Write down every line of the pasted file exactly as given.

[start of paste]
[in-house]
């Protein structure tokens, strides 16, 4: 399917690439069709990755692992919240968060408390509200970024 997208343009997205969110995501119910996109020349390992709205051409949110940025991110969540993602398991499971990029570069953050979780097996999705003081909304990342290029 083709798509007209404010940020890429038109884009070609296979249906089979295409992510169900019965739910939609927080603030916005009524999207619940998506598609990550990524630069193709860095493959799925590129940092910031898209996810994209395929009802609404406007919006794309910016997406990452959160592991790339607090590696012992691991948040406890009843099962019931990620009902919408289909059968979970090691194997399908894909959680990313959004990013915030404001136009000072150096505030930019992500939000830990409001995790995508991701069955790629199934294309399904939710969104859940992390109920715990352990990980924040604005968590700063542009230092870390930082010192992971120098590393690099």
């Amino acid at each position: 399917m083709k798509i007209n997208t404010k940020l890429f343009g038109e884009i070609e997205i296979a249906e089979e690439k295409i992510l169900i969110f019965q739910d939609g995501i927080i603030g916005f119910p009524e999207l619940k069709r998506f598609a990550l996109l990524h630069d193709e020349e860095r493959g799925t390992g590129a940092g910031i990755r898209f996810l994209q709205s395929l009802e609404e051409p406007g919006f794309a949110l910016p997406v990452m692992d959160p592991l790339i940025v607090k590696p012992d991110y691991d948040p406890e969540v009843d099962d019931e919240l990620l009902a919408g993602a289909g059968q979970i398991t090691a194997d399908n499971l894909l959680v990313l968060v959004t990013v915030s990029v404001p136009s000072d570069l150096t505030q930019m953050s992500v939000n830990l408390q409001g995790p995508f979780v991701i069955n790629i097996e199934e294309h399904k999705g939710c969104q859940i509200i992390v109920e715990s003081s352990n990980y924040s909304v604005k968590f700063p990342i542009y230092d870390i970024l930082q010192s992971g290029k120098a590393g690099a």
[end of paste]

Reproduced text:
[in-house]
């Protein structure tokens, strides 16, 4: 399917690439069709990755692992919240968060408390509200970024 997208343009997205969110995501119910996109020349390992709205051409949110940025991110969540993602398991499971990029570069953050979780097996999705003081909304990342290029 083709798509007209404010940020890429038109884009070609296979249906089979295409992510169900019965739910939609927080603030916005009524999207619940998506598609990550990524630069193709860095493959799925590129940092910031898209996810994209395929009802609404406007919006794309910016997406990452959160592991790339607090590696012992691991948040406890009843099962019931990620009902919408289909059968979970090691194997399908894909959680990313959004990013915030404001136009000072150096505030930019992500939000830990409001995790995508991701069955790629199934294309399904939710969104859940992390109920715990352990990980924040604005968590700063542009230092870390930082010192992971120098590393690099």
């Amino acid at each position: 399917m083709k798509i007209n997208t404010k940020l890429f343009g038109e884009i070609e997205i296979a249906e089979e690439k295409i992510l169900i969110f019965q739910d939609g995501i927080i603030g916005f119910p009524e999207l619940k069709r998506f598609a990550l996109l990524h630069d193709e020349e860095r493959g799925t390992g590129a940092g910031i990755r898209f996810l994209q709205s395929l009802e609404e051409p406007g919006f794309a949110l910016p997406v990452m692992d959160p592991l790339i940025v607090k590696p012992d991110y691991d948040p406890e969540v009843d099962d019931e919240l990620l009902a919408g993602a289909g059968q979970i398991t090691a194997d399908n499971l894909l959680v990313l968060v959004t990013v915030s990029v404001p136009s000072d570069l150096t505030q930019m953050s992500v939000n830990l408390q409001g995790p995508f979780v991701i069955n790629i097996e199934e294309h399904k999705g939710c969104q859940i509200i992390v109920e715990s003081s352990n990980y924040s909304v604005k968590f700063p990342i542009y230092d870390i970024l930082q010192s992971g290029k120098a590393g690099a």